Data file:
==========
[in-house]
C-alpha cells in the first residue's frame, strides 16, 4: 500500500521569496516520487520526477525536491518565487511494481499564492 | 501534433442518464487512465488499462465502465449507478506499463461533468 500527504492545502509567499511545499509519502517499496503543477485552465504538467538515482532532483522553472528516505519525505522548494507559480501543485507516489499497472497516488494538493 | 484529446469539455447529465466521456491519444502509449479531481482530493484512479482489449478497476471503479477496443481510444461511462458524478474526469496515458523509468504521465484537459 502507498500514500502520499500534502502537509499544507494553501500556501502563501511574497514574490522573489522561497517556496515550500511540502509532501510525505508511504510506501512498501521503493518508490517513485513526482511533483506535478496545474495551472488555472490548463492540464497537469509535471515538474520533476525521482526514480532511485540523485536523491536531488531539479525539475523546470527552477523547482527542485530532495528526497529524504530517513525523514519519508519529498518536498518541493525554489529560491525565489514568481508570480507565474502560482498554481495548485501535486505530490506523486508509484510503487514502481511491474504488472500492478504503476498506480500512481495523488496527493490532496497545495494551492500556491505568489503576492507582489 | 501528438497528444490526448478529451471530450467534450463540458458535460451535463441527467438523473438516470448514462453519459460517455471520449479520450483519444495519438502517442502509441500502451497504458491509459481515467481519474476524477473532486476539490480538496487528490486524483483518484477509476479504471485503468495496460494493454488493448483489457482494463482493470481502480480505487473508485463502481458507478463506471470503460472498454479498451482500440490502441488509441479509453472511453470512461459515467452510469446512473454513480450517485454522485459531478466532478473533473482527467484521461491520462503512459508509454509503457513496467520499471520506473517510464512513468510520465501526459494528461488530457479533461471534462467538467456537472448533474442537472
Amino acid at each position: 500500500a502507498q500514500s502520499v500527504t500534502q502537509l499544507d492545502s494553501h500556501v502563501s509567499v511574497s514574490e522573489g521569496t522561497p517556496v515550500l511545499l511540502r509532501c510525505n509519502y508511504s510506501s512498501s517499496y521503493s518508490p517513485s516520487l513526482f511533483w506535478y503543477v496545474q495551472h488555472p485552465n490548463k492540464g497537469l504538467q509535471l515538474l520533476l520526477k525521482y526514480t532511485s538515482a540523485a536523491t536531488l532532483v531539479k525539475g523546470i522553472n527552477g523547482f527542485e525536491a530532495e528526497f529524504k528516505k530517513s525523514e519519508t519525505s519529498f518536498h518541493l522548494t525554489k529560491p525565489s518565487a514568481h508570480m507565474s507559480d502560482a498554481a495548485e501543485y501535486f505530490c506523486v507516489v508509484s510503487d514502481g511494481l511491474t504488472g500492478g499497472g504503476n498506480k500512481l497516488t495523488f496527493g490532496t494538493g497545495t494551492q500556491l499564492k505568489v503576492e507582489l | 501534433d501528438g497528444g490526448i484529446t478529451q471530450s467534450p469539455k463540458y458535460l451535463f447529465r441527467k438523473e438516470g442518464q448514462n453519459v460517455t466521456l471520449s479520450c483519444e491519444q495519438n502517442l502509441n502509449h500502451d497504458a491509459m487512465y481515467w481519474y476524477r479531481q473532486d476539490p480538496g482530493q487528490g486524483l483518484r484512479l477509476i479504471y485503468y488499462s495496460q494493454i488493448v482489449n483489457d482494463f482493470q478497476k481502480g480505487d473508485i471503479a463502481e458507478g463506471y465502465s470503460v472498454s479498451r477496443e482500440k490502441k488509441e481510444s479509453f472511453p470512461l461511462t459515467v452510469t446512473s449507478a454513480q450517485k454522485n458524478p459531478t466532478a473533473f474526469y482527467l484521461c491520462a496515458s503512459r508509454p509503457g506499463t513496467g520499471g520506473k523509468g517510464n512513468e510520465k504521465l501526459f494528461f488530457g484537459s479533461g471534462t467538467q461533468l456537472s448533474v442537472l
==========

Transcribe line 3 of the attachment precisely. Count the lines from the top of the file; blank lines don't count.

Amino acid at each position: 500500500a502507498q500514500s502520499v500527504t500534502q502537509l499544507d492545502s494553501h500556501v502563501s509567499v511574497s514574490e522573489g521569496t522561497p517556496v515550500l511545499l511540502r509532501c510525505n509519502y508511504s510506501s512498501s517499496y521503493s518508490p517513485s516520487l513526482f511533483w506535478y503543477v496545474q495551472h488555472p485552465n490548463k492540464g497537469l504538467q509535471l515538474l520533476l520526477k525521482y526514480t532511485s538515482a540523485a536523491t536531488l532532483v531539479k525539475g523546470i522553472n527552477g523547482f527542485e525536491a530532495e528526497f529524504k528516505k530517513s525523514e519519508t519525505s519529498f518536498h518541493l522548494t525554489k529560491p525565489s518565487a514568481h508570480m507565474s507559480d502560482a498554481a495548485e501543485y501535486f505530490c506523486v507516489v508509484s510503487d514502481g511494481l511491474t504488472g500492478g499497472g504503476n498506480k500512481l497516488t495523488f496527493g490532496t494538493g497545495t494551492q500556491l499564492k505568489v503576492e507582489l | 501534433d501528438g497528444g490526448i484529446t478529451q471530450s467534450p469539455k463540458y458535460l451535463f447529465r441527467k438523473e438516470g442518464q448514462n453519459v460517455t466521456l471520449s479520450c483519444e491519444q495519438n502517442l502509441n502509449h500502451d497504458a491509459m487512465y481515467w481519474y476524477r479531481q473532486d476539490p480538496g482530493q487528490g486524483l483518484r484512479l477509476i479504471y485503468y488499462s495496460q494493454i488493448v482489449n483489457d482494463f482493470q478497476k481502480g480505487d473508485i471503479a463502481e458507478g463506471y465502465s470503460v472498454s479498451r477496443e482500440k490502441k488509441e481510444s479509453f472511453p470512461l461511462t459515467v452510469t446512473s449507478a454513480q450517485k454522485n458524478p459531478t466532478a473533473f474526469y482527467l484521461c491520462a496515458s503512459r508509454p509503457g506499463t513496467g520499471g520506473k523509468g517510464n512513468e510520465k504521465l501526459f494528461f488530457g484537459s479533461g471534462t467538467q461533468l456537472s448533474v442537472l